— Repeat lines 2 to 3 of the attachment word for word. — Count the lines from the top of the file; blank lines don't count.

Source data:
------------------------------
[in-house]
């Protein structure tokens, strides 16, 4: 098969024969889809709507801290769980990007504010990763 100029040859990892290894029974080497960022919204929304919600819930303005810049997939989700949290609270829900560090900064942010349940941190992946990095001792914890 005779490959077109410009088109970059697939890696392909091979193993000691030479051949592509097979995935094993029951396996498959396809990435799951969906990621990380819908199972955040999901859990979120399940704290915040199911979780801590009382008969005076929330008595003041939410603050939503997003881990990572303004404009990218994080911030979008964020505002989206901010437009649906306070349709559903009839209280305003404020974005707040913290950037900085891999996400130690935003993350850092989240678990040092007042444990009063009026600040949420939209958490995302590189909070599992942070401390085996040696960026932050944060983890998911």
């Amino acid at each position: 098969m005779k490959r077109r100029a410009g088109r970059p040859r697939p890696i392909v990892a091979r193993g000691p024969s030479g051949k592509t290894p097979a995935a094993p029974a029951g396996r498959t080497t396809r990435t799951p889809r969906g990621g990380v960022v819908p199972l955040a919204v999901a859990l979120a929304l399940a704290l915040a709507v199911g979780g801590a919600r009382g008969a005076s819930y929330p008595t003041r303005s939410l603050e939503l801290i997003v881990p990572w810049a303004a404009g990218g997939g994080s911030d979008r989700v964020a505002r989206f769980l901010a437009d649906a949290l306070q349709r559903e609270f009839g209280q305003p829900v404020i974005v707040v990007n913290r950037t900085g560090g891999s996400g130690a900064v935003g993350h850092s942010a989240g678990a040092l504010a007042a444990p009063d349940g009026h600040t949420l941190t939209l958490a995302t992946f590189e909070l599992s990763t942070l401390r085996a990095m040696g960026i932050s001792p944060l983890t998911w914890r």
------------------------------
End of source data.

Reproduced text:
């Protein structure tokens, strides 16, 4: 098969024969889809709507801290769980990007504010990763 100029040859990892290894029974080497960022919204929304919600819930303005810049997939989700949290609270829900560090900064942010349940941190992946990095001792914890 005779490959077109410009088109970059697939890696392909091979193993000691030479051949592509097979995935094993029951396996498959396809990435799951969906990621990380819908199972955040999901859990979120399940704290915040199911979780801590009382008969005076929330008595003041939410603050939503997003881990990572303004404009990218994080911030979008964020505002989206901010437009649906306070349709559903009839209280305003404020974005707040913290950037900085891999996400130690935003993350850092989240678990040092007042444990009063009026600040949420939209958490995302590189909070599992942070401390085996040696960026932050944060983890998911």
């Amino acid at each position: 098969m005779k490959r077109r100029a410009g088109r970059p040859r697939p890696i392909v990892a091979r193993g000691p024969s030479g051949k592509t290894p097979a995935a094993p029974a029951g396996r498959t080497t396809r990435t799951p889809r969906g990621g990380v960022v819908p199972l955040a919204v999901a859990l979120a929304l399940a704290l915040a709507v199911g979780g801590a919600r009382g008969a005076s819930y929330p008595t003041r303005s939410l603050e939503l801290i997003v881990p990572w810049a303004a404009g990218g997939g994080s911030d979008r989700v964020a505002r989206f769980l901010a437009d649906a949290l306070q349709r559903e609270f009839g209280q305003p829900v404020i974005v707040v990007n913290r950037t900085g560090g891999s996400g130690a900064v935003g993350h850092s942010a989240g678990a040092l504010a007042a444990p009063d349940g009026h600040t949420l941190t939209l958490a995302t992946f590189e909070l599992s990763t942070l401390r085996a990095m040696g960026i932050s001792p944060l983890t998911w914890r």